The Yomiuri ShimbunWith Tuesday’s official announcement of the start of the House of Representatives election campaign, ruling and opposition parties will likely lock horns over major issues including economic policies, the consumption tax rate hike and constitutional amendment.
The ruling Liberal Democratic Party is almost aligned with its coalition partner Komeito in terms of policy positions, while the assertions of opposition parties conflict on several major issues.
Each party has been vying for votes by promoting their stances on the largest point of contention — whether to continue with or change the Abenomics economic policy package.
The ruling parties’ stance is to accelerate Abenomics.
The LDP asserts it will “accomplish a virtuous economic cycle” through the internet of things (IoT), or interconnection of everyday objects via the internet, and artificial intelligence, with “a productivity revolution” and “a revolution in human resources development” serving as two parts of a wheel.
The ruling parties are positioned to raise the consumption tax rate to 10 percent as planned in October 2019.
Prime Minister Shinzo Abe, who is also LDP president, promised in the party’s election pledges to reallocate the increased tax revenue accrued from the tax hike — expected to be about ¥5.6 trillion — so that part of the amount that would cover the government’s deficits instead goes toward child-rearing support and education improvements.
Although the opposition parties are making a concerted effort to oppose the consumption tax rate hike, they are divided over how to evaluate Abenomics.
Acknowledging the achievements of Abenomics, such as higher stock prices, Kibo no To has pledged to push ahead with a “Yurinomics” economic policy — named after the party’s leader, Yuriko Koike — focusing on eliciting private-sector vitality, and saying regulatory reform under the current administration is insufficient.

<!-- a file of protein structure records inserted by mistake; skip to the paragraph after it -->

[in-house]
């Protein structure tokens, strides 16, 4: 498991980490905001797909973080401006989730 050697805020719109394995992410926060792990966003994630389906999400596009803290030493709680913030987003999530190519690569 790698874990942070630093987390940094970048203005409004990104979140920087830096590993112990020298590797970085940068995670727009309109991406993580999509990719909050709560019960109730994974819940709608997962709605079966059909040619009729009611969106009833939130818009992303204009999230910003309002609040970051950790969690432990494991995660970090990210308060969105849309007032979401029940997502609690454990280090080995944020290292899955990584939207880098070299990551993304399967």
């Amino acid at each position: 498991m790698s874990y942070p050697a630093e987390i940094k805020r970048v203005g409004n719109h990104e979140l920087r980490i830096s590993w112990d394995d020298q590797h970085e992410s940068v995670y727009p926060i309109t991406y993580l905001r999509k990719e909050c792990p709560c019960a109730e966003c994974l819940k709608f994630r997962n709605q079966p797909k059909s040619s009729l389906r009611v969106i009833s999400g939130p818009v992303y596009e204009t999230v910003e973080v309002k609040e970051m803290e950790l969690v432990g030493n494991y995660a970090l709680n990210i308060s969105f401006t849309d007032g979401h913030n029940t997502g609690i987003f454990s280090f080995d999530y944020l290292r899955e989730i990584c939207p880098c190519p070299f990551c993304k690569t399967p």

The Japanese Communist Party, the Constitutional Democratic Party of Japan and the Social Democratic Party assert the need for a change in economic policies. They feel Abenomics has not achieved anything.
The prime minister is proposing constitutional revisions, including adding a provision in Article 9 to define “the legal grounds for the Self-Defense Forces.” Kibo, Ishin no Kai and the Party for Japanese Kokoro are positive toward revising Article 9.
However, Komeito is cautious about revising Article 9. In its election pledges, the party stipulated that “the public does not consider the SDF as being unconstitutional” in an attempt to differentiate itself from the LDP.
The LDP, Kibo and Ishin are actively promoting the stipulation of “free education” in the Constitution.
Koike is promoting Kibo’s active stance toward debates on constitutional amendment, saying, “Kibo no To will create a large wave for constitutional revision from now on.”
In its election pledges, the CDPJ said “it will promote debates on constitutional revision while opposing revising Article 9 of the Constitution for the worse with the security-related legislation in mind.”
The JCP and the SDP have made it clear they want to halt constitutional revision.
The LDP, Komeito, Kibo and others have stressed the necessity of the security-related laws that enable Japan to exercise its right to collective self-defense in a limited manner. The JCP, the CDPJ and the SDP clearly regard the laws as unconstitutional.
Regarding policies on nuclear power generation, the LDP expressed a stance toward restarting nuclear reactors after confirming their safety, and then using them as an “important base-load power source.”
Ishin is pledging to “phase out existing nuclear power plants.”
Komeito, Kibo and the other three parties included “zero nuclear power plants” in their pledges. Regarding the timing to achieve that goal, Komeito has said nothing, Kibo says “by 2030,” and the CDPJ says “as soon as possible.”Speech